It’s understanding your own values, belief systems, intuition, and being able to honestly and gracefully call oneself out.

It’s not running from the dark that will come up.

This work – I wouldn’t go back and undo any of it. Because it really is the answer of why I’m able to actually help people. Because I’m doing the work, and I’m able to give space for people doing the work, and actually understand that it’s a long haul process.

This doesn’t make it easier.

Tom summit

I’m often asked if I’m afraid solo hiking. My answer has always been no – partly because I don’t feel like hearing peoples concern if I say “yes” and partly because even with some degree of fear it has still overall felt safer than general “front-country” life. My answer may soon shift to no because there really isn’t anything to fear if you trust your judgement and let go of ego/”shoulds”/”have to’s”/are aware of weather and surroundings.

I was grabbed by someone at work a few weeks ago. A male, 60’s-ish. I work in retail. THIS IS NOT OK. This is also reality. This happens. This contributes to the lack of feeling unsafe, from a different angle.

As someone who has been through a lot of darkness I still was taken back by this. And, honestly, I shouldn’t have an inkling of “oh well it is what it is and I can handle it”. It just isn’t ok. I’m tired of normalizing.

This shines a bright light onto why I am becoming more into solo time in the woods. I need time with my brain and body. I NEED them to be online with each other. I need to feel safe in my brain and body, because they are both mine and nobody can take that from me.

My fave Spur trail

Yesterday I found myself incredibly curious. Curious of what I would see around each corner. Curious of if I’d see any wildlife. Curious of how many mountains I’d end up summiting. Curious what would come up in my brain.

Solo hiking is incredibly healing when I stay curious and feel safe in my brain and body.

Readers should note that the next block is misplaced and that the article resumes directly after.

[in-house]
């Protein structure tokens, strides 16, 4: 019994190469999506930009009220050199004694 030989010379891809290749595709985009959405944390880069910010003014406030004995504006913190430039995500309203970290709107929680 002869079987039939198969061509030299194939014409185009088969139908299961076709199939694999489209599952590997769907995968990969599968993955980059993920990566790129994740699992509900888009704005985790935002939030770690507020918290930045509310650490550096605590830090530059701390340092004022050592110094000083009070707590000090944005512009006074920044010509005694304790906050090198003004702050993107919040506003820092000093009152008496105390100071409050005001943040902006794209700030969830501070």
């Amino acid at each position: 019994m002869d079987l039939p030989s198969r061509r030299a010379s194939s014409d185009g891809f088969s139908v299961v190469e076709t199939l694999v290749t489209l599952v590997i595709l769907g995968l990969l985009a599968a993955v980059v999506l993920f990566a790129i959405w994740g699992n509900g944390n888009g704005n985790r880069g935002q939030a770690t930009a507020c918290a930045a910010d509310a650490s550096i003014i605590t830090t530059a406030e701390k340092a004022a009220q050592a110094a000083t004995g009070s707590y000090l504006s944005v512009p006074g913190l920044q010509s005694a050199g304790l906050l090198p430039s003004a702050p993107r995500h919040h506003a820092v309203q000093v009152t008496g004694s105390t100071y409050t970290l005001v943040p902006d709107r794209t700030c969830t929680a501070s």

I’m learning that the level of detachment I used to still need, I don’t need it anymore. Rather, there is more of a craving towards more attachment and understanding. Less running from the feelings, and more embracing and thanking of them for being there.

The fight/freeze response I would often historically experience, it’s becoming very rare these days. It’s still here, in my physical body and mind, but avoiding it isn’t the answer. I felt it at work that day, and each shift for probably a week after. Our bodies know. Allowing this side of my being to feel safe is the answer.

Running from it only exacerbates it. No matter how good at running you are. It will catch up.

Oh hello Mt. Washington

The clouds are always moving, branches and pine needles rustling in the wind –

but you don’t notice until you stop to watch.

I didn’t notice I didn’t feel safe in my body and mind until I felt it. And, I FELT IT.

Likewise, I didn’t notice I felt safe until I stopped and watched the clouds. This is literal – I stopped on the A-Z trail headed back to my car and watched the clouds for close to probably five minutes.

In awe, content, happy, and SAFE.

There is a sense of becoming a home for myself.

“Courage doesn’t mean you don’t get afraid. Courage means you don’t let fear stop you.” – Bethany Hamilton